Below you will find the current incarnation (version 3, if you will) of the article, additionally containing miscellaneous occurrences of the number “42” that I more or less meticulously kept track of in the quarter of a century that has passed since the previous version. It will be second only to the one that will come after it, in the 42nd Anniversary edition of “ST NEWS” that is due for release in seven and a half million…no…seven years and two months.
Let’s start with 42nd Street, which is a main and very popular two-way thoroughfare in New York, with many landmarks on it.
“42nd Street” is also the title of a film made in the US in 1933 by Lloyd Bacon, starring Ginger Rogers.
In a particular episode of the US TV series “Beverly Hills 90210”, the Walshes are reading a book about sexuality or something, and they are surprised to read that “60% of men over 42 think of younger women.”
In Japan there is a ritual involving the dragging around of 500-pound concrete penises and consumption of lots of alcohol. This penis is carried by loads of men who are 42 years old, which is considered to be the Japanese male’s age of turnaround (i.e. it can only go downhill from then on).
Strangely enough, the number 42 also seems to have deathly connotations in Japan. Some time ago, the first Japanese Formula One racing car driver crashed and killed himself in car with the number 42. The number 42 seems to be banned on Japanese license plates because of that.
In “Star Trek – The Next Generation”, the starship Enterprise has 42 decks.
One of the most notorious cracking groups on the Atari ST in the olden days was called “42 Crew”.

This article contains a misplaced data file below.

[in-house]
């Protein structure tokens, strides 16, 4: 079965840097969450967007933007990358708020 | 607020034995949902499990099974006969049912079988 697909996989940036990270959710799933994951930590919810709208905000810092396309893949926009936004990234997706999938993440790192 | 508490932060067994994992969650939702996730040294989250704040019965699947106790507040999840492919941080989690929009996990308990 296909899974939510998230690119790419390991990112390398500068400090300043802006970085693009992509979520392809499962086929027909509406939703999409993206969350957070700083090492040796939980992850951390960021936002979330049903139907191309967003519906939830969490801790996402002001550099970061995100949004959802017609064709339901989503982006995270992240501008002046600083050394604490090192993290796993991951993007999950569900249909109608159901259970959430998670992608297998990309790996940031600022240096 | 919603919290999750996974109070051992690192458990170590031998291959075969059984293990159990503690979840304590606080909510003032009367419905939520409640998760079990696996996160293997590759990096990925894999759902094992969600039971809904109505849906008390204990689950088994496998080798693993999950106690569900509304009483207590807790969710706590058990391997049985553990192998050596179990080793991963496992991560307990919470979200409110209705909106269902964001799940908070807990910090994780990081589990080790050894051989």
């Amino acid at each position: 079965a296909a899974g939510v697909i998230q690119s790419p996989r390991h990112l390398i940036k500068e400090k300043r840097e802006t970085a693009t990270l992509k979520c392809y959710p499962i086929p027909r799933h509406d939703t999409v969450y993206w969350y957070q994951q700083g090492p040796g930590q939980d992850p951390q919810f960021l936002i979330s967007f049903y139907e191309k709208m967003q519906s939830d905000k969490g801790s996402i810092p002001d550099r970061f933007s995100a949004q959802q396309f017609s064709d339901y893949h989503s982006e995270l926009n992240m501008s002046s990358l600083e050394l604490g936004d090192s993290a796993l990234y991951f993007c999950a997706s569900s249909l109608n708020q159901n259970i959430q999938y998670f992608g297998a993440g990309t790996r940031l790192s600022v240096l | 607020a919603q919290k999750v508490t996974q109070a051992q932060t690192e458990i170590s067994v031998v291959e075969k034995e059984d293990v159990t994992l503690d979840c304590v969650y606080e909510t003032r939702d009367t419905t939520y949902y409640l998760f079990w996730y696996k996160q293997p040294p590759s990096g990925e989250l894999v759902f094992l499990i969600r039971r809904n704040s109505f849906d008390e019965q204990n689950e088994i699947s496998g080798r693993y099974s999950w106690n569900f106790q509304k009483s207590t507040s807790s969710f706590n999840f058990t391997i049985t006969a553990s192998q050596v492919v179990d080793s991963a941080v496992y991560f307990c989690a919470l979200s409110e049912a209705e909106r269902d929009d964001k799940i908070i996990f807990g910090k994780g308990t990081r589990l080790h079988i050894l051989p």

In “Dead Poets Society”, Robin Williams at one time says “Byron gets a 42, but you can’t dance to it”.
In that same film, the University is “in its 42nd year”.
The Iron Maiden twin CD-single “Two Minutes to Midnight” + “Aces High” (released in 1990) is exactly 42 minutes long including that brainless Nicko McBrain babble at the end.
To limit costs, it is possible to have certain services only at what are described as “the big National Railroad stations” in the Netherlands. There are 42 of those in the Netherlands.
The Oldest Rule In The Book (as mentioned in Lewis Carroll’s “Alice’s Adventures in Wonderland”, the courtroom scene), which is “All persons more than a mile high to leave the court”, is rule number 42. For a long time, this was thought to be the source of Douglas Adams’ number, too, but then it was revealed in an interview that actually it was just a totally random number (consciously, anyway).
Metallica’s excellent single “One” was the highest new entry in the Dutch 1991’s Top 100 of all times, entering at #42 (at was at #6 in 1992, and #1 in 1993!).
The heaviest man ever to live in the Netherlands, Jan Cleaszoon Clees (landlord of a pub in The Hague, who weighed 223 kilos, so telleth the Dutch version of the Guiness Book of Records), died in 1612 at the age of 42.
The password expiration time under Microsoft Windows NT is 42 days.
The longest recorded session of continuously talking in sign language took 42 hours (done by Wendy Fisher in New South Wales, Australia, in August 1987; she spoke an average of more than 45 words per minute).
The world’s largest church dome is that of the St. Peter church in Vatican City, which has a diameter of 42 metres.